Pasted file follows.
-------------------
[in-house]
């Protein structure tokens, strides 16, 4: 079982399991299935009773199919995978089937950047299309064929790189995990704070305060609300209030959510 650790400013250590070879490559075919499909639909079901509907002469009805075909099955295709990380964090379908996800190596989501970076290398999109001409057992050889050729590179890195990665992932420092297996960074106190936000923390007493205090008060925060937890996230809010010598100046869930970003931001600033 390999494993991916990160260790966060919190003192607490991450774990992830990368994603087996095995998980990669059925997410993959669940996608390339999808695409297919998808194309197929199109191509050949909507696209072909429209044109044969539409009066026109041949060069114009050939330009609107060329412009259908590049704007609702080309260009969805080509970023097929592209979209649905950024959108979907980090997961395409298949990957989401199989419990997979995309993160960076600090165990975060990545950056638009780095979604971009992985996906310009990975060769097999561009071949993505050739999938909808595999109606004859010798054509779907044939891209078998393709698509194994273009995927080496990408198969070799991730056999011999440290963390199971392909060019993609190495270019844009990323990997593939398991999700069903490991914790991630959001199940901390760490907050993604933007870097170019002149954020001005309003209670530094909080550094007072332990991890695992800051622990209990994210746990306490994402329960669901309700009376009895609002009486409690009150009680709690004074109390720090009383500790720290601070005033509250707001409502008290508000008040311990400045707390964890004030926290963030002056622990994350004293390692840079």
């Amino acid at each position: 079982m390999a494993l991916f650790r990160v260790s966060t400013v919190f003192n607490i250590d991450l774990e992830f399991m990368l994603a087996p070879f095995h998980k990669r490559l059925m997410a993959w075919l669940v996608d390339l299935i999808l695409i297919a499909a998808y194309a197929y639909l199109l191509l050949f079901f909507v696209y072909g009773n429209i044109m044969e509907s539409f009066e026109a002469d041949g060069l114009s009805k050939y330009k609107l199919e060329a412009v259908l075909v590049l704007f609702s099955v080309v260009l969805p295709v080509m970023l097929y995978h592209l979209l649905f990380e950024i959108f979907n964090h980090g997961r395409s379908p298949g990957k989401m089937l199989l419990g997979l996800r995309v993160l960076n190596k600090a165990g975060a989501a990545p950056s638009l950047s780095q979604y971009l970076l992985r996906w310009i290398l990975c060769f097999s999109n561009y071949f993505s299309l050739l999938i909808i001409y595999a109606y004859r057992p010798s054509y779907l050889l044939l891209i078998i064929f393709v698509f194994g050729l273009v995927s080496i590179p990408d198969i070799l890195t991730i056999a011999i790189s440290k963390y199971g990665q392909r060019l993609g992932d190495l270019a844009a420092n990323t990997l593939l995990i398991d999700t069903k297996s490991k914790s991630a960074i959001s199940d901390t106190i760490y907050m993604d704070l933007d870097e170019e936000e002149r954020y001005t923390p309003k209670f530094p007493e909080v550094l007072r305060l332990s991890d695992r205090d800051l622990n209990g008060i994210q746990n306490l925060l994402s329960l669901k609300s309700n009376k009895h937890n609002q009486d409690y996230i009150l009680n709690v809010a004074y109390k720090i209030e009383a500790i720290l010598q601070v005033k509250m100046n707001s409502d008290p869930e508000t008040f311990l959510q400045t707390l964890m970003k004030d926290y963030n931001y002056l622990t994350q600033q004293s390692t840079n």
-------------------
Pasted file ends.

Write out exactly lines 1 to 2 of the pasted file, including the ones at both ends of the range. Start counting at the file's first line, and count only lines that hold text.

[in-house]
């Protein structure tokens, strides 16, 4: 079982399991299935009773199919995978089937950047299309064929790189995990704070305060609300209030959510 650790400013250590070879490559075919499909639909079901509907002469009805075909099955295709990380964090379908996800190596989501970076290398999109001409057992050889050729590179890195990665992932420092297996960074106190936000923390007493205090008060925060937890996230809010010598100046869930970003931001600033 390999494993991916990160260790966060919190003192607490991450774990992830990368994603087996095995998980990669059925997410993959669940996608390339999808695409297919998808194309197929199109191509050949909507696209072909429209044109044969539409009066026109041949060069114009050939330009609107060329412009259908590049704007609702080309260009969805080509970023097929592209979209649905950024959108979907980090997961395409298949990957989401199989419990997979995309993160960076600090165990975060990545950056638009780095979604971009992985996906310009990975060769097999561009071949993505050739999938909808595999109606004859010798054509779907044939891209078998393709698509194994273009995927080496990408198969070799991730056999011999440290963390199971392909060019993609190495270019844009990323990997593939398991999700069903490991914790991630959001199940901390760490907050993604933007870097170019002149954020001005309003209670530094909080550094007072332990991890695992800051622990209990994210746990306490994402329960669901309700009376009895609002009486409690009150009680709690004074109390720090009383500790720290601070005033509250707001409502008290508000008040311990400045707390964890004030926290963030002056622990994350004293390692840079």